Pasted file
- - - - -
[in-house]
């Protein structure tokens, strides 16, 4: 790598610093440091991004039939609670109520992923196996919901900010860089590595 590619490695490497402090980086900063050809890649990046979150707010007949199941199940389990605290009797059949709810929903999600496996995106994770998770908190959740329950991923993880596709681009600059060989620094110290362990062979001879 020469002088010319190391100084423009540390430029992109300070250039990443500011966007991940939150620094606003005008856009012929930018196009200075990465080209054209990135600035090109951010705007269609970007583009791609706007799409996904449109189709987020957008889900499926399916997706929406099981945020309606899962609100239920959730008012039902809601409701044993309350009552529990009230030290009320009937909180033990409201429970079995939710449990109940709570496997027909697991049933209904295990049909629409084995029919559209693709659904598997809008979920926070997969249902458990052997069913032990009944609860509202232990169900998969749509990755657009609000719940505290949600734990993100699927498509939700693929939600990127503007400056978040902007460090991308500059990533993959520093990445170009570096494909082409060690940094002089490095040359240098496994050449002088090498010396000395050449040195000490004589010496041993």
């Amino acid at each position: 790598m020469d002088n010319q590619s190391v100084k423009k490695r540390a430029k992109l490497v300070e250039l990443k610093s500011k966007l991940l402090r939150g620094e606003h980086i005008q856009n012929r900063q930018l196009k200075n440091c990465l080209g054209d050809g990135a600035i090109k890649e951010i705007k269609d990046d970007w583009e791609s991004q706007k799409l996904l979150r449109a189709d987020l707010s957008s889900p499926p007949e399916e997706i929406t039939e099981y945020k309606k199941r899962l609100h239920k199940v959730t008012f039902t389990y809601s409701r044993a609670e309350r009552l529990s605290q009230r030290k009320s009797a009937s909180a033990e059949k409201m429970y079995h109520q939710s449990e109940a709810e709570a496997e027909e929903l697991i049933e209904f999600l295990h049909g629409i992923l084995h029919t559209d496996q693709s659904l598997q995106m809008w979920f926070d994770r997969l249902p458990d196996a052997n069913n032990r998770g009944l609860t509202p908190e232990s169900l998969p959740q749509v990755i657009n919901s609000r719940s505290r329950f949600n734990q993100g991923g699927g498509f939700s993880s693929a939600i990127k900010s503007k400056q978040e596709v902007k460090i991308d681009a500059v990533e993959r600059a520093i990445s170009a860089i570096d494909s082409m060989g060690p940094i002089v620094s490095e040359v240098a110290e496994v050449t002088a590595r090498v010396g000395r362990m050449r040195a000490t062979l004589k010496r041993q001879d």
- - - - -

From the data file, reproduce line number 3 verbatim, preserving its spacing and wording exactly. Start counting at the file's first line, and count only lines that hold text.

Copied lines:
């Amino acid at each position: 790598m020469d002088n010319q590619s190391v100084k423009k490695r540390a430029k992109l490497v300070e250039l990443k610093s500011k966007l991940l402090r939150g620094e606003h980086i005008q856009n012929r900063q930018l196009k200075n440091c990465l080209g054209d050809g990135a600035i090109k890649e951010i705007k269609d990046d970007w583009e791609s991004q706007k799409l996904l979150r449109a189709d987020l707010s957008s889900p499926p007949e399916e997706i929406t039939e099981y945020k309606k199941r899962l609100h239920k199940v959730t008012f039902t389990y809601s409701r044993a609670e309350r009552l529990s605290q009230r030290k009320s009797a009937s909180a033990e059949k409201m429970y079995h109520q939710s449990e109940a709810e709570a496997e027909e929903l697991i049933e209904f999600l295990h049909g629409i992923l084995h029919t559209d496996q693709s659904l598997q995106m809008w979920f926070d994770r997969l249902p458990d196996a052997n069913n032990r998770g009944l609860t509202p908190e232990s169900l998969p959740q749509v990755i657009n919901s609000r719940s505290r329950f949600n734990q993100g991923g699927g498509f939700s993880s693929a939600i990127k900010s503007k400056q978040e596709v902007k460090i991308d681009a500059v990533e993959r600059a520093i990445s170009a860089i570096d494909s082409m060989g060690p940094i002089v620094s490095e040359v240098a110290e496994v050449t002088a590595r090498v010396g000395r362990m050449r040195a000490t062979l004589k010496r041993q001879d």